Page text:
2010-08-06 / Top Stories

Council Forms Rockaway Task Force

By Nicholas Briano

Rockaway residents often believe their voices are as far removed from City Hall as their very geographic location.

However, this week Mayor Bloomberg and the City Council announced the formation of the Rockaway Task Force, which is aimed at addressing the forgotten and overlooked needs of the entire peninsula. A panel of eight Rockaway residents, four each from Councilmember Sanders and Councilmember Ulrich’s districts, was selected to form the task force.

The group was formed based on the councilmembers’ recommendation to do so and will serve alongside borough commissioners from various city agencies to “examine and address several local issues facing the Rockaways, and to come up with a comprehensive plan to try and resolve them,” Deputy Mayor Howard Wolfson, who will help lead the effort, said in a statement.

Each councilmember was asked to provide the names of four local residents to serve on the Task Force. Councilman Sanders nominated Charles Jacobs, president of Arverne by the Sea Civic Association; Sender Schwartz, community leader in Far Rockaway’s orthodox community; Andrea Sanders, president of Victorious Women’s Organization; and local activist Ed Williams. From the 32nd District, Councilman Ulrich chose Karen Sloan-Payne, Dayton Towers’ representative for Civic and Political Affairs; Steven Greenberg, former president of the Breezy Point Co-op; John Lepore, president of the Rockaway Chamber of Commerce; and Dan Mundy Sr., a longtime Community Board 14 member and environmentalist.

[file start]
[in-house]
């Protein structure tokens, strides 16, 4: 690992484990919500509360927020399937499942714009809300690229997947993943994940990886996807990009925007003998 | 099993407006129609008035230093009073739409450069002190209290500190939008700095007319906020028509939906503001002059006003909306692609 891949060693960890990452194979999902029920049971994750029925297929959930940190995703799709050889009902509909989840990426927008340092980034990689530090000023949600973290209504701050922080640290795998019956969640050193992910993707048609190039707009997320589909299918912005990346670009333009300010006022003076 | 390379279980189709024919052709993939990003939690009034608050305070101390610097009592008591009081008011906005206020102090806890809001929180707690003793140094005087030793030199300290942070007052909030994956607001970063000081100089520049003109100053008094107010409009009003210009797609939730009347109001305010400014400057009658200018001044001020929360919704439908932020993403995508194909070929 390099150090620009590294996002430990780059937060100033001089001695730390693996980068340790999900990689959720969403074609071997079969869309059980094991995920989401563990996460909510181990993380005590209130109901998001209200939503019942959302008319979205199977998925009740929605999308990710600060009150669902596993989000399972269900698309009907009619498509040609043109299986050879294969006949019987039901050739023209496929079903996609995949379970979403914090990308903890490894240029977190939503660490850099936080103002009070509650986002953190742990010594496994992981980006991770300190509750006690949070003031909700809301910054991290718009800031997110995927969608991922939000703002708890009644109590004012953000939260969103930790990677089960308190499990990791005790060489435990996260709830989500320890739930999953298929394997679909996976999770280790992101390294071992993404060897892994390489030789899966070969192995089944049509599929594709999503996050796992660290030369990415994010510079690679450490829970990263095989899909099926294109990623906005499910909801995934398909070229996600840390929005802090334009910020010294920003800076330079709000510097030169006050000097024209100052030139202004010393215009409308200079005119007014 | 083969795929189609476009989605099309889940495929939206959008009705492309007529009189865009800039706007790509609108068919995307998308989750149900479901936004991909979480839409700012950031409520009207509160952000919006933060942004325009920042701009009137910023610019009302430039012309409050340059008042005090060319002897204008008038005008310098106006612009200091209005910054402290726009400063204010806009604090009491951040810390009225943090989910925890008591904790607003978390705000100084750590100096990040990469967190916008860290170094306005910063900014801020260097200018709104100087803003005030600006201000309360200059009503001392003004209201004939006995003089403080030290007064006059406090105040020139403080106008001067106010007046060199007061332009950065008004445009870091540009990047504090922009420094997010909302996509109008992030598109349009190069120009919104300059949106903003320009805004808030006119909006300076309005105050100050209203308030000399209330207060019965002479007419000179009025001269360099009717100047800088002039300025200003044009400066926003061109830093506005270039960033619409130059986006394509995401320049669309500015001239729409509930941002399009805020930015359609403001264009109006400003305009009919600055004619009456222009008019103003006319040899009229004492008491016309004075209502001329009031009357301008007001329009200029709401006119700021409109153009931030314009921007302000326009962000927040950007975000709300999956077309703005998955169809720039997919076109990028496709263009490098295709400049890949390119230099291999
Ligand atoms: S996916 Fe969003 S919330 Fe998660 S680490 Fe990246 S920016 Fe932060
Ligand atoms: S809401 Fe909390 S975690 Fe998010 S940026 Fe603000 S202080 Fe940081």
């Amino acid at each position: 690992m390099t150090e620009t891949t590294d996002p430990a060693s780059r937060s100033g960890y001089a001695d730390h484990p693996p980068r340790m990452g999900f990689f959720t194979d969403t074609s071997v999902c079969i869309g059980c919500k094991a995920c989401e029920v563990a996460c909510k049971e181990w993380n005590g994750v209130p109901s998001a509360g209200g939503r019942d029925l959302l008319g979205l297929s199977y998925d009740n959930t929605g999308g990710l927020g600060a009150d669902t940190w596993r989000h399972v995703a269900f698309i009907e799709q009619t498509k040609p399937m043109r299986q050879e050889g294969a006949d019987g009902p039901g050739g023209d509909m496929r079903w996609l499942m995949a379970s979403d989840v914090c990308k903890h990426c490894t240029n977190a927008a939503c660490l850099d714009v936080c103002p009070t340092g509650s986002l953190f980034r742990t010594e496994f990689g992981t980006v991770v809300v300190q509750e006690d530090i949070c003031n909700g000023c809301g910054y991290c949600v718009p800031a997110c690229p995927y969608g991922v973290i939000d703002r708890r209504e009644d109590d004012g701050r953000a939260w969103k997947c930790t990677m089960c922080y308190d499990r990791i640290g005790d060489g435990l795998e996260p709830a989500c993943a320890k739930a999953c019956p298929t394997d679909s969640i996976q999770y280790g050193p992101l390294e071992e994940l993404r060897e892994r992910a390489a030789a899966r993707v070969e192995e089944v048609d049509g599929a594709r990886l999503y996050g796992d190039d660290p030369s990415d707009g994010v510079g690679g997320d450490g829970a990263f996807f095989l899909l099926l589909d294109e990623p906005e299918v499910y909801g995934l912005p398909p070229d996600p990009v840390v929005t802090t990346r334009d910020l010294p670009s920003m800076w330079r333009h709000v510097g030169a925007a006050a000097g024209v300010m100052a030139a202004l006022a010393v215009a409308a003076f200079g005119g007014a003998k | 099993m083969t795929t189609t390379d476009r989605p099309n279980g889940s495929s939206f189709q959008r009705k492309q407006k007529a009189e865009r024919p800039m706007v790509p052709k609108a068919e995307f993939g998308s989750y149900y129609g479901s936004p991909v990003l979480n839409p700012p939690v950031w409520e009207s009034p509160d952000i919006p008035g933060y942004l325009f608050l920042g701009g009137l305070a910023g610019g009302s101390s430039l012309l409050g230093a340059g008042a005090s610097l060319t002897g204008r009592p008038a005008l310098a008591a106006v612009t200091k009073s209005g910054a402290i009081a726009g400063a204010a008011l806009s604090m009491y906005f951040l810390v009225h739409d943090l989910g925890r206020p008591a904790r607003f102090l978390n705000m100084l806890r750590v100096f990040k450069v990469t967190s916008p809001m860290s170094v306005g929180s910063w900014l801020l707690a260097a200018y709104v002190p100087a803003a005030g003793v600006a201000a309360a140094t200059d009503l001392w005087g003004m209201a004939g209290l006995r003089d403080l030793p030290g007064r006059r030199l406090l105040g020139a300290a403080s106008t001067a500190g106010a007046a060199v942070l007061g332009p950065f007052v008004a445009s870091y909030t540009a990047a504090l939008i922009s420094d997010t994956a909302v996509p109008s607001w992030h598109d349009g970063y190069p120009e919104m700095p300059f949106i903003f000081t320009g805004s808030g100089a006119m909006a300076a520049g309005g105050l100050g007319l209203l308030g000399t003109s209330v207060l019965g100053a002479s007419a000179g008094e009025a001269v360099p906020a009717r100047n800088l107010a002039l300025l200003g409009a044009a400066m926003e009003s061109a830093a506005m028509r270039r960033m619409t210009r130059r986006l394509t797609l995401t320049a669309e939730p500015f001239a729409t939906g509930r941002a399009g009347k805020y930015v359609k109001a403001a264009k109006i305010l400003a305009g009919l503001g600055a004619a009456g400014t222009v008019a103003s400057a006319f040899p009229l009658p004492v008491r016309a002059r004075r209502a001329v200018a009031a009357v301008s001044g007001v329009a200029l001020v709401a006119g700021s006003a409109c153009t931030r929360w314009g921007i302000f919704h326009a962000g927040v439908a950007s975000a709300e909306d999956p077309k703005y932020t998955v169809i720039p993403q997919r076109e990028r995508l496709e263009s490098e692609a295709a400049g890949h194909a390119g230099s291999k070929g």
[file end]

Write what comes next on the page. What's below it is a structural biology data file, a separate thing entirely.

The Rockaway Task Force held its initial meeting inside City Hall late last week. Task Force members were asked to look towards ways to stimulate economic development, improve transportation, and address housing and building issues on the peninsula. They may also choose to focus on other important areas raised at subsequent meetings. According to a City Council spokesperson, the Task Force will keep a narrow focus on practical solutions that work for everyone. As a result, they have already agreed to host three town hall style meetings, one in September in the middle of the peninsula, and one additional meeting in each of the two council districts over the next few months. In November, the Task Force is expected to submit to Wolfson and the City Council, an official report detailing peninsula-wide recommendations for the city’s consideration.

A spokesperson for the City Council says they are hopeful that the Rockaway Task Force will deliver real results that improve the quality of life for Rockaway and Broad Channel. The details of the first town hall meeting are in the process of being finalized.

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